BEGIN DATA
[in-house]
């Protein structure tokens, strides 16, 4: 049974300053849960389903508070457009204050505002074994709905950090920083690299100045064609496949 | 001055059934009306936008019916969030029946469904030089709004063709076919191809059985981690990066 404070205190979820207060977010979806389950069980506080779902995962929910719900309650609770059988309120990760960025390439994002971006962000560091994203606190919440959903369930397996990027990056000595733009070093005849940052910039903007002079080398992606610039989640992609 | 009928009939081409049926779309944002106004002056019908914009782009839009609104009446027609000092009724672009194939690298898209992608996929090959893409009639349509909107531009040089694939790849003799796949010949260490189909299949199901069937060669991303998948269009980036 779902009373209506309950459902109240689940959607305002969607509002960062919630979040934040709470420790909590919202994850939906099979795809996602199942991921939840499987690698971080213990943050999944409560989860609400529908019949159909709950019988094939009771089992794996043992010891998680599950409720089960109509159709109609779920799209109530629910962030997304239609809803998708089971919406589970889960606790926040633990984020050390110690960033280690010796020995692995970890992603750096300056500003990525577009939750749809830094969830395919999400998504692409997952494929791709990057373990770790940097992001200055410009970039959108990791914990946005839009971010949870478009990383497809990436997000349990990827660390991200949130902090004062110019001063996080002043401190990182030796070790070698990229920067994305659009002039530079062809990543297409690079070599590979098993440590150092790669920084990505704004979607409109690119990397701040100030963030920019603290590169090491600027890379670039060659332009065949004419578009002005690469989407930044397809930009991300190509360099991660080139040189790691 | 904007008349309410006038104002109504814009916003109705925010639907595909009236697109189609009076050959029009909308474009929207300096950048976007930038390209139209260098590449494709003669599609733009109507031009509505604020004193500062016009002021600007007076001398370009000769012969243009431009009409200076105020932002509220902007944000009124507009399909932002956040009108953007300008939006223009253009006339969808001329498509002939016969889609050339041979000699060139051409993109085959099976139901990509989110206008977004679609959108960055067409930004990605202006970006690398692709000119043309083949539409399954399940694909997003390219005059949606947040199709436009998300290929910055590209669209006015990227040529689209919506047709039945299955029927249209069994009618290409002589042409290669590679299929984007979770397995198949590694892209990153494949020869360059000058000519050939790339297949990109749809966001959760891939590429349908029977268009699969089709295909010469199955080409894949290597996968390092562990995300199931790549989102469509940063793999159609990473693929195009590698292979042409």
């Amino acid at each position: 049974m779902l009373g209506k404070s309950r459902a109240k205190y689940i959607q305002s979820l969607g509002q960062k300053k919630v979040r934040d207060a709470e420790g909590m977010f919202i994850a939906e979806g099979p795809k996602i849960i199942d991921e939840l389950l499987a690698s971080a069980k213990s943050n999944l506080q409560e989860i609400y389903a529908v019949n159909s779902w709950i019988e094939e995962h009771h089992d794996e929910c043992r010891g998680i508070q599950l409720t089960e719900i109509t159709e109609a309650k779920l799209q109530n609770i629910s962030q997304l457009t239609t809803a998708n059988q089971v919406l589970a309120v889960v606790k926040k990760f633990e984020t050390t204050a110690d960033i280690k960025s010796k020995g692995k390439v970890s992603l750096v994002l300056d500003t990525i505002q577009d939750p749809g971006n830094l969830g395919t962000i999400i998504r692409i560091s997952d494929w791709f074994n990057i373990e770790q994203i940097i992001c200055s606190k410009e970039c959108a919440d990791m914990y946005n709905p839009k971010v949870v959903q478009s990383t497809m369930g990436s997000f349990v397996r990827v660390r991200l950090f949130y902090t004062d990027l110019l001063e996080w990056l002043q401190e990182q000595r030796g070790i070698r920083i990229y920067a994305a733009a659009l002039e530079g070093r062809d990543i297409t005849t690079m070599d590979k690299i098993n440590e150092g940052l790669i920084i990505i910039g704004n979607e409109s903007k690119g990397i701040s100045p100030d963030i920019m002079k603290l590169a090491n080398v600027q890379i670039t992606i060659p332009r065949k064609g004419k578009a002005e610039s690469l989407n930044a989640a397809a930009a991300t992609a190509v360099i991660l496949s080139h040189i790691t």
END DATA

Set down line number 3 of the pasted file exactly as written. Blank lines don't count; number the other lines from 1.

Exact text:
């Amino acid at each position: 049974m779902l009373g209506k404070s309950r459902a109240k205190y689940i959607q305002s979820l969607g509002q960062k300053k919630v979040r934040d207060a709470e420790g909590m977010f919202i994850a939906e979806g099979p795809k996602i849960i199942d991921e939840l389950l499987a690698s971080a069980k213990s943050n999944l506080q409560e989860i609400y389903a529908v019949n159909s779902w709950i019988e094939e995962h009771h089992d794996e929910c043992r010891g998680i508070q599950l409720t089960e719900i109509t159709e109609a309650k779920l799209q109530n609770i629910s962030q997304l457009t239609t809803a998708n059988q089971v919406l589970a309120v889960v606790k926040k990760f633990e984020t050390t204050a110690d960033i280690k960025s010796k020995g692995k390439v970890s992603l750096v994002l300056d500003t990525i505002q577009d939750p749809g971006n830094l969830g395919t962000i999400i998504r692409i560091s997952d494929w791709f074994n990057i373990e770790q994203i940097i992001c200055s606190k410009e970039c959108a919440d990791m914990y946005n709905p839009k971010v949870v959903q478009s990383t497809m369930g990436s997000f349990v397996r990827v660390r991200l950090f949130y902090t004062d990027l110019l001063e996080w990056l002043q401190e990182q000595r030796g070790i070698r920083i990229y920067a994305a733009a659009l002039e530079g070093r062809d990543i297409t005849t690079m070599d590979k690299i098993n440590e150092g940052l790669i920084i990505i910039g704004n979607e409109s903007k690119g990397i701040s100045p100030d963030i920019m002079k603290l590169a090491n080398v600027q890379i670039t992606i060659p332009r065949k064609g004419k578009a002005e610039s690469l989407n930044a989640a397809a930009a991300t992609a190509v360099i991660l496949s080139h040189i790691t």